If you want a flagship V12 Ferrari and the endless blue sky above your head while going 300km/h, be prepared to pay R8,178,000.
This is the price that Ferrari asks for their 812 GTS.
A Bloomberg review praised the car for its daily usability and practicality – when compared to something like a Bugatti – and its “low-key” personality.
While a review about the 812 gives you a good idea of what it’s like to drive, it rarely tells you what you actually get when spending all that money.
Driver comes first
The interior of the 812 GTS is as driver focused as can be.
There are no large infotainment displays, there is no second row of seats or large storage cubbies, and there is an eerie absence of stalks behind the steering wheel – as buttons on the spokes replaces the need for these unsightly protrusions.
What there is, though, is the sun in your face thanks to a hard-top folding roof that will close in 14 seconds.
Beautiful leather seats that adjust electrically, have meticulously stitched patterns, and feature sculpted buttresses above the headrests round off the cabin comforts.
Two L-shaped flaps on top of the windscreen then assist with wind reduction while driving, as a huge focus was placed on “minimising both turbulence inside the cabin and aerodynamic noise”.
A selection of three exhaust pipe styles are also offered – along with five colours for the brake calipers, five colours for the gauge cluster, eight styles for the wheels, nine colours for the carpeting, and 27 colours for the exterior.
These options can be chosen in addition to a carbon fibre pack for the inside and outside.
Looking past the customisation options, there is a healthy dose of metal inserts and, if the option is selected, the passenger will receive a small screen displaying performance readouts fitted above the glove compartment.
Connectivity is covered by an integrated navigation system with voice control and Bluetooth pairing, and Apple CarPlay can be selected as an optional extra.
Android Auto, however, is not available in this drop-top rocket – and neither are features like a heads-up-display, heated cabin areas, or ambient lighting.
“Who needs it?” is what I say.
When you have a steering wheel draped in carbon and leather, fitted with a rev-counter at 12 o’clock, a drive mode selector at four, a suspension button at eight; and you’re sitting 11cm off the ground on an open road, the last thing you’ll be thinking of is why the colour of the lighting inside your R8.1-million Ferrari is crimson and not amber.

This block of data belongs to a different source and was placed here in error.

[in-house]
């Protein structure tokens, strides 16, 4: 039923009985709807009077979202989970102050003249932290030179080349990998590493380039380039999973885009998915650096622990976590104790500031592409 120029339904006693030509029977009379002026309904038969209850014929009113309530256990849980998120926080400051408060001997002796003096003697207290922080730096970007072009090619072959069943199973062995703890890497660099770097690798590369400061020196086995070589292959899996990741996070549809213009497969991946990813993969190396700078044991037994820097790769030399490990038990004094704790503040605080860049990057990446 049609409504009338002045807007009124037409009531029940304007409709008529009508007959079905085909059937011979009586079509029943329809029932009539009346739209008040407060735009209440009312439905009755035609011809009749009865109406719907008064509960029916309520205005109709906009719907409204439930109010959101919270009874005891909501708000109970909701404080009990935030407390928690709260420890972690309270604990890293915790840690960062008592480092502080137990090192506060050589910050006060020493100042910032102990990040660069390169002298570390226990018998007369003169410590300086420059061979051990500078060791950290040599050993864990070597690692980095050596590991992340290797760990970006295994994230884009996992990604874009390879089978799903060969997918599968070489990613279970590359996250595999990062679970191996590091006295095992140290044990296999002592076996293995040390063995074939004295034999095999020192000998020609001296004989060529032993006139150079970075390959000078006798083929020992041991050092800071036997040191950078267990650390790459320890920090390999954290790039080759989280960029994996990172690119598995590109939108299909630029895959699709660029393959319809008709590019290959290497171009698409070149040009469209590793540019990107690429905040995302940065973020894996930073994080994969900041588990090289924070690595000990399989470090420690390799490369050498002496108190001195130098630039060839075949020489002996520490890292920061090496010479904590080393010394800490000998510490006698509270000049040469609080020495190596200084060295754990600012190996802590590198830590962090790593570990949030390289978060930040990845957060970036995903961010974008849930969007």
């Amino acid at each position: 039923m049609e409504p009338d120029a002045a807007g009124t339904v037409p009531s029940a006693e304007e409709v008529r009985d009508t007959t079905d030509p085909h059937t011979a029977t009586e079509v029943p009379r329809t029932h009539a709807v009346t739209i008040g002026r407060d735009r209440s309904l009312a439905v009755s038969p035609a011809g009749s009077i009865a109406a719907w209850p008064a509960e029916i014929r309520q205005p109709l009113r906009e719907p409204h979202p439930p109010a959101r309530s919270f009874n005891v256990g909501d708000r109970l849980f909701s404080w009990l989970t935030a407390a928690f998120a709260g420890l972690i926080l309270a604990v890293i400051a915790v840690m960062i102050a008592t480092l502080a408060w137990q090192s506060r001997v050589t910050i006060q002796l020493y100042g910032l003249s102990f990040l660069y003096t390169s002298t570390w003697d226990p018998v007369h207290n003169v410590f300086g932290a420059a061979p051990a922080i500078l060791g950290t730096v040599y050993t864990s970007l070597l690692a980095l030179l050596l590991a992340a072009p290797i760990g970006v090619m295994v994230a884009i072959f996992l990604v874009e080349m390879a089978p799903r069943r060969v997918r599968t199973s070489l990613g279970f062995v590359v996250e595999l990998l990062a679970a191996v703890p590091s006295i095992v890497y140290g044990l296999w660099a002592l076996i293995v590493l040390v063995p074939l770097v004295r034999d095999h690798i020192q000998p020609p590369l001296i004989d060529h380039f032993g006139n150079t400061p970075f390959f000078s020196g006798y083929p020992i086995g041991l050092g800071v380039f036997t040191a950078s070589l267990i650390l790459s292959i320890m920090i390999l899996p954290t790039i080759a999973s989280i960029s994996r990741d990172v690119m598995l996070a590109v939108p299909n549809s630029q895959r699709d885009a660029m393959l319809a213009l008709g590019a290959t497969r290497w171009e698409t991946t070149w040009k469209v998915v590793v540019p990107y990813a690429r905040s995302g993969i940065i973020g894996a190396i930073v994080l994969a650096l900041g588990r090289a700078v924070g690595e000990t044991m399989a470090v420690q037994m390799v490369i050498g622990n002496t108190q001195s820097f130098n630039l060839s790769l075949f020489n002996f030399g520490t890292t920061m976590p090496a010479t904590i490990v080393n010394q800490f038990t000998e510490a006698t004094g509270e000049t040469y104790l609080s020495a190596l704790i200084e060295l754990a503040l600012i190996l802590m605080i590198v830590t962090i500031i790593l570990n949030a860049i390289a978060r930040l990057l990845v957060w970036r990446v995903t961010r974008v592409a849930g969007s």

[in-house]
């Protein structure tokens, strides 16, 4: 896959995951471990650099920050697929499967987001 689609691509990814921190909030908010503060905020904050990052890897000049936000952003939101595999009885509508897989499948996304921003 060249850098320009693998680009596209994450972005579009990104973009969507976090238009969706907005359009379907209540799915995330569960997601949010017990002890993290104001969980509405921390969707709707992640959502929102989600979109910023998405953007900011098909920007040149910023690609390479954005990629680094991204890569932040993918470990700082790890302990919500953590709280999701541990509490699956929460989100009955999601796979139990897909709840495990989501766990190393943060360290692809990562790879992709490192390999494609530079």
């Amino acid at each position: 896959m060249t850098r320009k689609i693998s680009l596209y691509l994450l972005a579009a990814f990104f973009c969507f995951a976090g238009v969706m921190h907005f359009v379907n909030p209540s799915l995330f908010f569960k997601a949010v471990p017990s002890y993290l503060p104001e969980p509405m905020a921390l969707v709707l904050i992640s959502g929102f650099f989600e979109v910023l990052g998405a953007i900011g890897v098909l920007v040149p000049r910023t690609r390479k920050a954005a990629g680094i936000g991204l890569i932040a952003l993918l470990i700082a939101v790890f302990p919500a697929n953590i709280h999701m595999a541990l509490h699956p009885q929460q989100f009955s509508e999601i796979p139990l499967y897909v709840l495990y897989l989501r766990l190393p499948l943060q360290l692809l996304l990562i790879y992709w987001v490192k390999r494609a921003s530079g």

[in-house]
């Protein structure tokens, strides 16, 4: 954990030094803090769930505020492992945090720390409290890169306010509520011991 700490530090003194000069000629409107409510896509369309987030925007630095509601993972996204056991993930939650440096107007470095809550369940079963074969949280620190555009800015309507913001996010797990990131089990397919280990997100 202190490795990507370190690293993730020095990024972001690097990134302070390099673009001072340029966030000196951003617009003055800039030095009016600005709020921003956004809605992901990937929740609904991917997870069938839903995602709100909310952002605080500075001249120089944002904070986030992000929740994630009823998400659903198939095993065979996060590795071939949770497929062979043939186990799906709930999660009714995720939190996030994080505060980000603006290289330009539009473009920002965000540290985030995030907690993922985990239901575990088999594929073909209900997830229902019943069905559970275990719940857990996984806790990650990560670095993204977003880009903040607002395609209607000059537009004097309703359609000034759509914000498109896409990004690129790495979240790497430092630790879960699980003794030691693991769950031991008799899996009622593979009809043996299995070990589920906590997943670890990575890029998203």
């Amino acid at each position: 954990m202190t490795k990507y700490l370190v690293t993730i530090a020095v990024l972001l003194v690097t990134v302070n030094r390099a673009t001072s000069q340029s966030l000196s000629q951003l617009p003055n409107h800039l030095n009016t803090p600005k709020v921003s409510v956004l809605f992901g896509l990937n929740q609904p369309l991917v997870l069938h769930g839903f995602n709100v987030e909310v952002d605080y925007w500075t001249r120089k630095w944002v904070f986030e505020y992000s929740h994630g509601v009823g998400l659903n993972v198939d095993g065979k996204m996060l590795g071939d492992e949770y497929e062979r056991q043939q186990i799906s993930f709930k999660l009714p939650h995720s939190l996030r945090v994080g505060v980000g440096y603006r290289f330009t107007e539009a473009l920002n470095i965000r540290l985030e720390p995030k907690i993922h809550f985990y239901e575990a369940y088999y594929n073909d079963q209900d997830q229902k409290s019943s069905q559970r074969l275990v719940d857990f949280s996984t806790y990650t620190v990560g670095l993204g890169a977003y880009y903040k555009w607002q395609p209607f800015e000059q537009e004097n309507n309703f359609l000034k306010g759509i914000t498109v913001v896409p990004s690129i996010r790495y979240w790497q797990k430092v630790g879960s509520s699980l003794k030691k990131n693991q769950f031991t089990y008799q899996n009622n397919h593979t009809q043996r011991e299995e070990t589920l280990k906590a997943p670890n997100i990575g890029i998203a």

Just like the sparse feature-set, the 812 GTS does not get much in terms of assistance systems, either.
There are no official crash test ratings, and a standard backup camera with front and rear parking sensors fills the list of driver aids.
ABS, airbags, brake force distribution, traction control, and all these various safety systems are present, of course.
This is where things get serious.
Nestled at the front of the 812 GTS lies a 6.5-litre, V12, naturally-aspirated engine that generates an astounding 588kW of power and 718Nm of torque – maxing out at 8,900rpm.
Ferrari provides a 7-speed, dual-clutch automatic transmission to manage the output, and only the rear wheels put it down on the ground.
Acceleration from 0-100km/h is done in 2.8 seconds, 0-200km/h in 8.3 seconds, and the speedometer will top out at 340km/h.
The sporty suspension setup makes sure that the car stays level, too, a 47%/53% front/back weight distribution provides excellent handling characteristics, and a wheelbase of 2,720mm makes it quite difficult to get across the average speed bump.
Luckily, however, Ferrari will sell you a hydraulic nose lift system that can easily solve this problem.
They also provide the original owner of the vehicle with a 3-year/unlimited kilometre warranty and a 7-year/unlimited kilometre service plan.